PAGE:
In an updated statement recently issued by the American Academy of Pediatrics, the group is once again strongly discouraging the use of trampolines in homes and backyards. Dr. Michele LaBotz, who co-authored the “Trampoline Safety in Childhood and Adolescence” policy update, described the recreational equipment as “intrinsically dangerous” even with accompanying safety features, such as padding and netting enclosures.
According to the report, while trampoline sales have gone down in the last
several years, the “severity and pattern of injuries” have
not. Approximately 75% of trampoline injuries occurred while multiple
people were jumping on the equipment at the same time. Kids under the
age of 6 are most at risk of get hurt.
Also, trampoline falls make up 27-39% of all injuries and they can prove catastrophic if serious neck and head injuries are involved. Spinal injuries may happen especially when flip maneuvers are involved. Other common trampoline injuries include strains, sprains, and contusions.
Common types of trampoline accidents:
- Jumping or falling off the trampoline
- Making contact with trampoline springs or frames resulting in impact
- Awkward landings
- Crashing into another person who is also on the trampoline
It is important to note that both kids and adults are susceptible to get hurt in trampoline accidents. According to the National Electronic Injury Surveillance System, there were about 98,000 trampoline injuries in 2009 (which, fortunately, is lower than the 112,000 injuries during 2004). 3,100 people required hospitalization.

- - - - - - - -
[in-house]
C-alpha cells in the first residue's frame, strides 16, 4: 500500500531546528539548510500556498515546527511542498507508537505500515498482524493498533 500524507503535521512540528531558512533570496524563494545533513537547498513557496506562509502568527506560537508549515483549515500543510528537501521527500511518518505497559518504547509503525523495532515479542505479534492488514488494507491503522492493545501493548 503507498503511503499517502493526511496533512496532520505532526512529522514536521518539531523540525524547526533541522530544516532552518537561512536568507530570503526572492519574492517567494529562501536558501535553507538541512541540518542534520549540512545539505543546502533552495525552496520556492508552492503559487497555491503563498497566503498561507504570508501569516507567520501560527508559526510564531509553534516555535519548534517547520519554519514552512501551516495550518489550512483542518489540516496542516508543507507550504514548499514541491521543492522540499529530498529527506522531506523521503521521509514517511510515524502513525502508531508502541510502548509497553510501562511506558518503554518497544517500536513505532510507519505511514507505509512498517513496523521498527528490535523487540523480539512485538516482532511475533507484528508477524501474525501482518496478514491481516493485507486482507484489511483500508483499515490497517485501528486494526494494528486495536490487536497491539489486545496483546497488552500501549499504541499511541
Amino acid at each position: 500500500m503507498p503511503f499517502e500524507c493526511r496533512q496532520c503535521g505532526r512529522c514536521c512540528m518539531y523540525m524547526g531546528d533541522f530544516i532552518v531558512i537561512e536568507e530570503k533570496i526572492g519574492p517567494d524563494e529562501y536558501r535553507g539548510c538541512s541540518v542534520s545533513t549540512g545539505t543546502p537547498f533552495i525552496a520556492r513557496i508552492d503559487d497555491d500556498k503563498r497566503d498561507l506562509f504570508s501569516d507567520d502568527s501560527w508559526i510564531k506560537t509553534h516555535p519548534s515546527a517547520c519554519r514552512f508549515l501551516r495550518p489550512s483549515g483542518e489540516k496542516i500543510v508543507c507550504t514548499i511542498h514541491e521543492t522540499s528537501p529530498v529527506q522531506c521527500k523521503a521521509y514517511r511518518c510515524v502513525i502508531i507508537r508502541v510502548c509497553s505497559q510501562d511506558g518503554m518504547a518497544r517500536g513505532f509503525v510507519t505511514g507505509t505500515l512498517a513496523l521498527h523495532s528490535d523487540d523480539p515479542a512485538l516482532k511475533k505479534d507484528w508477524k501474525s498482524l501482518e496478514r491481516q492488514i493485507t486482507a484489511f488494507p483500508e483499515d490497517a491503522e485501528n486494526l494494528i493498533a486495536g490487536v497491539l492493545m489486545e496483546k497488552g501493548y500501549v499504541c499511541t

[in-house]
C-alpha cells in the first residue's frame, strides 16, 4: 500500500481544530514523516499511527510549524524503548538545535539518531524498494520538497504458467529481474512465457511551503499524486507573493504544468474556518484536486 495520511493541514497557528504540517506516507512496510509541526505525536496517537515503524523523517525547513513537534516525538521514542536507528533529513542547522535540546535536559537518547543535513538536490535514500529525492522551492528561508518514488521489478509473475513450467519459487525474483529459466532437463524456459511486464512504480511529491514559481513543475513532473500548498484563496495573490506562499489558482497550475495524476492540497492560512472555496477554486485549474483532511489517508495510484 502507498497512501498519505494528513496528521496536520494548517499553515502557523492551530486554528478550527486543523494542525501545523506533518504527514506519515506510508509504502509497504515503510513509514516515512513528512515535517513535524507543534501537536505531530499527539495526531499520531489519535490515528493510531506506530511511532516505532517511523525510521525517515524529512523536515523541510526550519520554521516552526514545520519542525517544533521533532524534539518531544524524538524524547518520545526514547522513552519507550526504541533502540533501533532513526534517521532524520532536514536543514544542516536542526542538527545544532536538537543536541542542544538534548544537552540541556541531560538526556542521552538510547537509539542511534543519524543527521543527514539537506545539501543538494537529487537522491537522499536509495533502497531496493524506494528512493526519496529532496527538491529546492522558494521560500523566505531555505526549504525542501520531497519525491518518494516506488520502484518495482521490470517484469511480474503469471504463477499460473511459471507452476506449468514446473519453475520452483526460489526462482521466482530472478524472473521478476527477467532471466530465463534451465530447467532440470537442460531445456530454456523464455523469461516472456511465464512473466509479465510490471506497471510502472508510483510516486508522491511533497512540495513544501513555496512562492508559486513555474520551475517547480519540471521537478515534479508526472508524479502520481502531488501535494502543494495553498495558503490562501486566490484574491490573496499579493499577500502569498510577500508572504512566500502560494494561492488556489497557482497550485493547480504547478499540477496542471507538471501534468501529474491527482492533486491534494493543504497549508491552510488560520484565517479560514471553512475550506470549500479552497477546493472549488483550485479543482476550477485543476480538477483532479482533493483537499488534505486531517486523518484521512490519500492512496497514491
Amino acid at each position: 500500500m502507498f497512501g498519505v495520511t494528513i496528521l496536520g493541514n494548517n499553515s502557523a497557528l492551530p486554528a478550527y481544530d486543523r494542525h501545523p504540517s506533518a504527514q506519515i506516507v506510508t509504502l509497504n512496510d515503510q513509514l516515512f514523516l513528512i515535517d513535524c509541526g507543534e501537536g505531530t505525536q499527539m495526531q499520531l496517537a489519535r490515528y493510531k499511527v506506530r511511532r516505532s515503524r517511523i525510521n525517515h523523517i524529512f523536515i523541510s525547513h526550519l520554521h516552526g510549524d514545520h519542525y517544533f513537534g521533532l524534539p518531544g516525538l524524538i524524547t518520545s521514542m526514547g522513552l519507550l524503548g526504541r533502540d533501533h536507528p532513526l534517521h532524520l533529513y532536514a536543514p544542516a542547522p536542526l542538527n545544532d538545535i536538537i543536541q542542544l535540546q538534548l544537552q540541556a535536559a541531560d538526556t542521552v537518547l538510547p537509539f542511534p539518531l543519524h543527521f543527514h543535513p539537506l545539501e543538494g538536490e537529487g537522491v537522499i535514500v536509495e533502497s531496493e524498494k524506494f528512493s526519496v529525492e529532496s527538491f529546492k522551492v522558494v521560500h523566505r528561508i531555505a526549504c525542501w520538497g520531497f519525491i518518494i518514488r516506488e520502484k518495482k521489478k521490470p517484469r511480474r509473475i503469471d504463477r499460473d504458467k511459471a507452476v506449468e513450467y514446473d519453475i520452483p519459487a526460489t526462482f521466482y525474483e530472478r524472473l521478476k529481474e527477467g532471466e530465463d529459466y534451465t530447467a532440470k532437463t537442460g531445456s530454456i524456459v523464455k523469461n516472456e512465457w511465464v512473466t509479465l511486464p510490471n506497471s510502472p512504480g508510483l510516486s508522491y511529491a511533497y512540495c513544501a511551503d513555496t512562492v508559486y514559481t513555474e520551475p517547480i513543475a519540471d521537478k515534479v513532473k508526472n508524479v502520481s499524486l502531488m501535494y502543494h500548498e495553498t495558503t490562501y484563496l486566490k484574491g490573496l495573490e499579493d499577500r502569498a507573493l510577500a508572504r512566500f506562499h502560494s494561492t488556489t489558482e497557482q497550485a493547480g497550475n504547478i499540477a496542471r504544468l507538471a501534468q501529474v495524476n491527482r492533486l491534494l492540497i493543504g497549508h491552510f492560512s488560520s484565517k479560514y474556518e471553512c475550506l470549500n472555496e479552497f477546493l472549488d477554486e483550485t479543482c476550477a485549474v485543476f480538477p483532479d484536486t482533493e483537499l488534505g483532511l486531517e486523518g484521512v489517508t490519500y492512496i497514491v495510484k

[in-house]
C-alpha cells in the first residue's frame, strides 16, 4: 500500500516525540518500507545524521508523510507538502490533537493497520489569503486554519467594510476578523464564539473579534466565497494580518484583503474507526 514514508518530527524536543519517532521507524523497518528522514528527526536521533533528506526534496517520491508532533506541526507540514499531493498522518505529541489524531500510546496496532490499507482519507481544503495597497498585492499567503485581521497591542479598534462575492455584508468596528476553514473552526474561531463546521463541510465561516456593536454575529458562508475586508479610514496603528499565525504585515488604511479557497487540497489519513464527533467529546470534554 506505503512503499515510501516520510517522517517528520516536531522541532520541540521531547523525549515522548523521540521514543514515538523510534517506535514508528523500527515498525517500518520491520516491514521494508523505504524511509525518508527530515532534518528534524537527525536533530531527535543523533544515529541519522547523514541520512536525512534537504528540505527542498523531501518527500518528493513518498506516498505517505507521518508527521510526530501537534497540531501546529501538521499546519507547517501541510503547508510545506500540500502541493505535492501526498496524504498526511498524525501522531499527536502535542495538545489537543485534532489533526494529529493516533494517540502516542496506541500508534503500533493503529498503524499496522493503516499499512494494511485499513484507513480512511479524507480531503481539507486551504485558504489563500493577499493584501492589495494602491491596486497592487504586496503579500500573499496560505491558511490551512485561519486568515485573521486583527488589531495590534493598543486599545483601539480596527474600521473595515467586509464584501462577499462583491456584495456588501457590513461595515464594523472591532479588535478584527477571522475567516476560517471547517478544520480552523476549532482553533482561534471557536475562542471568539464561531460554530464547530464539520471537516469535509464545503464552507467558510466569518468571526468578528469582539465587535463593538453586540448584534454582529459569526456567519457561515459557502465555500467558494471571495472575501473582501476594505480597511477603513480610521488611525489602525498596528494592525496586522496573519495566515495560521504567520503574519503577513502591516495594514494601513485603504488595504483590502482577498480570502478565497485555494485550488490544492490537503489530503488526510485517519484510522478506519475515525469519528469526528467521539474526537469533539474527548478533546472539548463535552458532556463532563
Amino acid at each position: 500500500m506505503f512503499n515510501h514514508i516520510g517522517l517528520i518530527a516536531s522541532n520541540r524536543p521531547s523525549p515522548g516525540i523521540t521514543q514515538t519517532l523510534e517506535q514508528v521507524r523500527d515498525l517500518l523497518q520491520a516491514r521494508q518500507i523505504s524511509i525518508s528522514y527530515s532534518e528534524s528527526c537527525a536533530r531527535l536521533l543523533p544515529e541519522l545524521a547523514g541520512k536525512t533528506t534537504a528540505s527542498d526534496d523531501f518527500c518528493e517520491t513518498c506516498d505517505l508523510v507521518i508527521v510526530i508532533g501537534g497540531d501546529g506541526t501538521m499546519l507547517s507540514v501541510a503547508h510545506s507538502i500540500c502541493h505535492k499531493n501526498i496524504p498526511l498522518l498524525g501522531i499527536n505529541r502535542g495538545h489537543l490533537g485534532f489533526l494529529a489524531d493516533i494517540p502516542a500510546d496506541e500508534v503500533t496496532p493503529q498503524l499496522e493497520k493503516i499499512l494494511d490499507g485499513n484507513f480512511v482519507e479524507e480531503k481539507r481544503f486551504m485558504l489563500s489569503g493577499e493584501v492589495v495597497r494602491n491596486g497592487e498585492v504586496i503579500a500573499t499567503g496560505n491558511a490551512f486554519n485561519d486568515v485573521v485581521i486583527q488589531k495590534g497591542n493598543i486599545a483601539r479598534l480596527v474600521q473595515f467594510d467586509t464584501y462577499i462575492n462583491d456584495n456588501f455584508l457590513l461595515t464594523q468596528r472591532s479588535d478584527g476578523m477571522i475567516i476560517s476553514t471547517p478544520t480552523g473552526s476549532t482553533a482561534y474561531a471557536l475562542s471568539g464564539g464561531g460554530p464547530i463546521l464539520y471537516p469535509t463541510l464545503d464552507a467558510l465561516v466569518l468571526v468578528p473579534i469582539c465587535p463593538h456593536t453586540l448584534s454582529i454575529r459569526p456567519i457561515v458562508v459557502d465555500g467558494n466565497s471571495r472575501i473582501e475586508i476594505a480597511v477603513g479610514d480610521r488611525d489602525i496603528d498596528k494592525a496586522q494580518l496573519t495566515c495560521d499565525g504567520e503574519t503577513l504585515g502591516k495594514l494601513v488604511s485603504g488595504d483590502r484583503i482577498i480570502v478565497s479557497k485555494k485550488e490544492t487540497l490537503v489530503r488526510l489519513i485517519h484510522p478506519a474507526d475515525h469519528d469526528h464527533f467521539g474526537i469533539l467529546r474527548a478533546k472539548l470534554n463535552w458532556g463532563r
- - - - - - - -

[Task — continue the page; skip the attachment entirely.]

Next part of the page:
This week, the US Consumer Product Safety Commission recalled approximately 23,4000 Sportspower Ltd. trampolines because of concerns that should the equipment’s metal legs go off position and puncture the jumping area, a jumper might sustain puncture wounds, bruises, and/or cuts. The trampolines were only sold at Sports Authority stories. This is not the first trampoline recall involving this manufacturer. In May, Sportspower recalled about 92,000 trampoline units following reports of the netting around the trampoline breaking, causing kids to fall through and get hurt. Broken bones, neck, and back injuries were reported.
At The Gilbert Law Group, our products liability lawyers represent clients with trampoline safety claims against manufacturers and trampoline owners. We also handle trampoline accident cases over incidents that occurred at recreational facilities and trampoline parks. These businesses recently have been the target of premises liability complaints by people claiming they were injured because of unsafe equipment, inadequate supervision, and inadequate warnings or instruction.
Sometimes, a product is defective from the get-go. It is unsafe because of its inherent design and the risk of injury is likely even when used as directed or intended. Other grounds for a product defect lawsuit include manufacturing defects, failure to warn, failure to provide proper assembly/operation instructions, and marketing defects, including marketing to an age demographic for which the product would be dangerous.
- Trampolines Recalled by Sportspower Due to Injury Hazard; Sold Exclusively at Sports Authority, CPSC, November 28, 2012
- AAP Advises Against Recreational Trampoline Use, American Academy of Pediatrics, September 24, 2012